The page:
When you work with SEO, you work exclusively with the organic results. Many supplement this with the purchase of paid search results, because this maximises visibility and often improves cost-effectiveness (more on this at the end of the next chapter).
Positions and click rates
Your position (ranking) in search results has a great impact on click rates, i.e. the percentage of searchers who click through to your website. We have analysed 11.39 million Danish Google searches across 5,828 different keywords to find the average click-through rate for each position on Google. Positions 1-10 are search results on page 1.
According to the analysis, which mirrors foreign analyses of the same kind, the majority of Google users click on positions 1 to 5 (the top five search results). In other words, the value is at the top of Google - an improvement from position 2 to 1 brings on average over five times more visitors to the website than an improvement from position 20 to 5!
This does not mean that you should always go all out to achieve position 1 in a given search. In many cases, the competition is so high that it will require an inappropriate amount of SEO resources, and so the return on investment is likely to be greater if you focus on the lower positions - or focus on achieving a good position on a less competitive search.
As a side note, it is possible to obtain multiple positions on the same search, but this usually only occurs for so-called branded keywords (i.e. keywords that include your company name or one of your product names) and for keywords with very low competition.
SEO tools you won't want to do without: a list of the best free and paid tools
There are a host of tools you can use to work with SEO. Some of them are free, while others are paid. Below is a list of some of the best tools you can't do without:
- Google Search Console: This free tool from Google gives you insight into how your website is performing in search results and helps you identify any issues that could be affecting your rankings.
- SEMrush: This is a paid tool that gives you insight into how your website is performing against your competitors. You can see what keywords your competitors rank for, what backlinks they have, and much more.
- Ahrefs: This is another paid tool that gives you insight into your own and your competitors' backlinks. You can see which websites link to you and which keywords these backlinks contribute to.
See the complete list of these tools here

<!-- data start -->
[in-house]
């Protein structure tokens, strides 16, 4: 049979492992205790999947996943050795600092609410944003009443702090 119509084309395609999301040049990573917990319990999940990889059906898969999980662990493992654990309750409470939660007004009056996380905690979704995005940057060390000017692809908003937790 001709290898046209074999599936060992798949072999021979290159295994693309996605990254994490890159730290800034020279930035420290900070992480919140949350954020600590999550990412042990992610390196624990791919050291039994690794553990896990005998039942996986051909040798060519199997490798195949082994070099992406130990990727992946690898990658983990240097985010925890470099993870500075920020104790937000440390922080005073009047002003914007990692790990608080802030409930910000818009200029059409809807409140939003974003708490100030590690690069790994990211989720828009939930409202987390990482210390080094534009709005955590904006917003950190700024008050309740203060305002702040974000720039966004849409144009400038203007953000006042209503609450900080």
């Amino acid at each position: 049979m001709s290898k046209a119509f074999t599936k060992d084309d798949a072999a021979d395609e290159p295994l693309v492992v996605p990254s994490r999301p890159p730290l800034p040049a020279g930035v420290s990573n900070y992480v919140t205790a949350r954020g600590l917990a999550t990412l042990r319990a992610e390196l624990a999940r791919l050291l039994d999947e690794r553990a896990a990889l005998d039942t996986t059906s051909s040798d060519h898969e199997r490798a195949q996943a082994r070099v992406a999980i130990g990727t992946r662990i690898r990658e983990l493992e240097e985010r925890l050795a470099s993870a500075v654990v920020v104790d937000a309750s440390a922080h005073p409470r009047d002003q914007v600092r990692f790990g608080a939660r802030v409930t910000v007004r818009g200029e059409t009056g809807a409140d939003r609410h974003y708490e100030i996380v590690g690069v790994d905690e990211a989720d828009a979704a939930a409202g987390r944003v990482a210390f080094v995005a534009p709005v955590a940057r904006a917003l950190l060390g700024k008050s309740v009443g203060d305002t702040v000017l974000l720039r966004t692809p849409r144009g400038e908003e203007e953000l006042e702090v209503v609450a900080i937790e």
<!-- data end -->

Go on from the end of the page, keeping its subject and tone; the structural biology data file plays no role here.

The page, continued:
SEO requires patience and dedication to see results
There are no quick fixes or shortcuts when it comes to SEO, and it's important to remember that results don't come overnight. It is therefore important to be persistent and continuously work on improving your SEO strategy. It can also be a good idea to keep up to date with the latest trends and developments in the SEO world, as this can help you optimise your website and get the best results.
Frequently asked questions about SEO
What does SEO mean?
SEO is an abbreviation for Search Engine Optimization. It is a term for all work aimed at increasing a website's visibility in search results, mainly on Google.
What are the tasks of SEO?
SEO consists of four areas: technology (the technical platform behind the website), content (the content on the website), links (inbound links to the website) and user signals (the behaviour of visitors on the website).
How long does SEO take?
SEO is an ongoing and long-term work process. In our experience, the profitability of SEO is greatest if the work is carried out over a period of at least 12 months.
Why is SEO important?
According to a study by FDIH, 8 out of 10 Danes start a planned purchase by searching for information on Google, and in 2019, the total Danish online trade turned over DKK 146 billion, according to Dansk Erhverv. Danes search Google over 8 million times - every single day.
What does SEO cost?
Most Danish SEO agencies charge a fixed price per month. Prices range from anything between DKK 1,000 per month up to full-time salaries or more. Read more about the cost of SEO.
What skills does SEO require?
A targeted SEO effort can involve everything from managers (to set direction and framework), web developers (for technical optimisation), copywriters (for content production), PR staff (for link building) and web specialists (for user signal optimisation).
Which search engines does SEO target?
The largest search engine in Denmark is Google with a market share of 95 % according to StatCounter. Search engine optimisation is therefore in practice Google optimisation, and the process of optimising a website is based on Google.